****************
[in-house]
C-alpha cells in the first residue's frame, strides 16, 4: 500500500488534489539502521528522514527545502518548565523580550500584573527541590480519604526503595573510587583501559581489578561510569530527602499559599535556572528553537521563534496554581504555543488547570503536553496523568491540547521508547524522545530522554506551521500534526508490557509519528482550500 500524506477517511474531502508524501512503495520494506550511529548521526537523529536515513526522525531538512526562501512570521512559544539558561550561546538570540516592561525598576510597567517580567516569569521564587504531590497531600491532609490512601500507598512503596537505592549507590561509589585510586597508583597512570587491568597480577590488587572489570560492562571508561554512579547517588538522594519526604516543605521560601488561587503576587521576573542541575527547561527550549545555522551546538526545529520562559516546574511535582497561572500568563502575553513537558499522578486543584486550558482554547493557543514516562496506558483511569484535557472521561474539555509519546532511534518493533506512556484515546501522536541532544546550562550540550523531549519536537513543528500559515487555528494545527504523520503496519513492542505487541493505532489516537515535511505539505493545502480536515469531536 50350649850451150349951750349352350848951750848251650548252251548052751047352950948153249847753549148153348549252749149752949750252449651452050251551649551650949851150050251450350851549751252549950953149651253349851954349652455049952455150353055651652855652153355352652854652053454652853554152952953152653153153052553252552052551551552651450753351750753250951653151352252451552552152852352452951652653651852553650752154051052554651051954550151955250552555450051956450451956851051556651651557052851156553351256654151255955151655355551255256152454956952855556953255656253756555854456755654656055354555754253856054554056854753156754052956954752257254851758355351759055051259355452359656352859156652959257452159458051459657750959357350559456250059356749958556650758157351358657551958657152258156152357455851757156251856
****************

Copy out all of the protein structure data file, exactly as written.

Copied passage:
[in-house]
C-alpha cells in the first residue's frame, strides 16, 4: 500500500488534489539502521528522514527545502518548565523580550500584573527541590480519604526503595573510587583501559581489578561510569530527602499559599535556572528553537521563534496554581504555543488547570503536553496523568491540547521508547524522545530522554506551521500534526508490557509519528482550500 500524506477517511474531502508524501512503495520494506550511529548521526537523529536515513526522525531538512526562501512570521512559544539558561550561546538570540516592561525598576510597567517580567516569569521564587504531590497531600491532609490512601500507598512503596537505592549507590561509589585510586597508583597512570587491568597480577590488587572489570560492562571508561554512579547517588538522594519526604516543605521560601488561587503576587521576573542541575527547561527550549545555522551546538526545529520562559516546574511535582497561572500568563502575553513537558499522578486543584486550558482554547493557543514516562496506558483511569484535557472521561474539555509519546532511534518493533506512556484515546501522536541532544546550562550540550523531549519536537513543528500559515487555528494545527504523520503496519513492542505487541493505532489516537515535511505539505493545502480536515469531536 50350649850451150349951750349352350848951750848251650548252251548052751047352950948153249847753549148153348549252749149752949750252449651452050251551649551650949851150050251450350851549751252549950953149651253349851954349652455049952455150353055651652855652153355352652854652053454652853554152952953152653153153052553252552052551551552651450753351750753250951653151352252451552552152852352452951652653651852553650752154051052554651051954550151955250552555450051956450451956851051556651651557052851156553351256654151255955151655355551255256152454956952855556953255656253756555854456755654656055354555754253856054554056854753156754052956954752257254851758355351759055051259355452359656352859156652959257452159458051459657750959357350559456250059356749958556650758157351358657551958657152258156152357455851757156251856